Bringing writing samples to a job interview gives you chance to show off your skills as a wordsmith extraordinaire. Whether you're applying for a job as a journalist, or as a worker who will have to draft a lot of written correspondence, your writing samples will help your prospective employer see what you can produce -- so prepare accordingly.
Published writing samples -- typically called "clips" -- are the gold standard for job interview writing samples. If your clips were only published online, print out screen shots of them making sure to include the website's header so the employer knows where the article was published. Some sites might have a "print" feature that will create a printer-friendly version of the article, which is more attractive than the screen-shot version. It's also a good idea to create a page that includes the URL's for your published material, so the employer can navigate to the sites on her own after you leave.
If you have clips that were printed in a newspaper, magazine or trade journal, make copies. If the media outlet's name is not visible on the page, copy the newspaper or magazine's title page -- and then cut out the header and place it above or below your piece. Then make a copy of your clip with the header so you only have to give the employer a single page. Also try to include the date on each clip. If it's not visible on the pages you copied, neatly write the published date near the bottom or top of the page.
If you don't have any published clips, you'll need to either write a few sample pieces related to the company's industry, or look through your old college papers and find a few that are well written and demonstrate your expertise in the industry in which you hope to work. Whatever you use for your samples, you should have at least four or five of them to bring to the interview, unless the employer specifies that she wants to see more or less than that. Assemble the writing samples in a professional portfolio notebook or binder, putting each sample into a page protector. You can also include your resume and reference sheet in the portfolio, if you so desire.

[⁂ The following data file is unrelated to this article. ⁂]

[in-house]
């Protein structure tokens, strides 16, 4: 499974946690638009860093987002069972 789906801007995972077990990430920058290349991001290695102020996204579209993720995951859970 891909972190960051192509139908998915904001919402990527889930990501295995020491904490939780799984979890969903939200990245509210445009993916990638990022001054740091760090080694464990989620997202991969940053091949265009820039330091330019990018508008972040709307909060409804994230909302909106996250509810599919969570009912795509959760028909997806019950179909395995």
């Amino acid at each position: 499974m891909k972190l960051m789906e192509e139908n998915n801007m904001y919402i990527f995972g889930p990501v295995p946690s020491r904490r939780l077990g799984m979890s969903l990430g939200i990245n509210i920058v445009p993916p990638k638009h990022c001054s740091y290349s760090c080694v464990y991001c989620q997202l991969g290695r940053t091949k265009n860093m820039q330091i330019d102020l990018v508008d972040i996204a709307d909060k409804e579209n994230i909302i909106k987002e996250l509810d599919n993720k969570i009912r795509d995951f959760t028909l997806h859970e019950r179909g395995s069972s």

Tailor to the Job
If you're a published writer with a lot of clips, you'll have a lot of material you could bring to the interview -- but there is such a thing as too much of a good thing. Consider the job in question and try to choose clips that demonstrate the type of writing that suits the employer and position for which you're applying. For example, if you're applying to work at a magazine with a financial focus, choose articles focused on money or investments. If you don't have clips that apply directly to the job in question, choose some that are the closest, such as articles on small business or a travel piece that's focused on setting a budget.
Nicole Vulcan has been a journalist since 1997, covering parenting and fitness for The Oregonian, careers for CareerAddict, and travel, gardening and fitness for Black Hills Woman and other publications. Vulcan holds a Bachelor of Arts in English and journalism from the University of Minnesota. She's also a lifelong athlete and is pursuing certification as a personal trainer.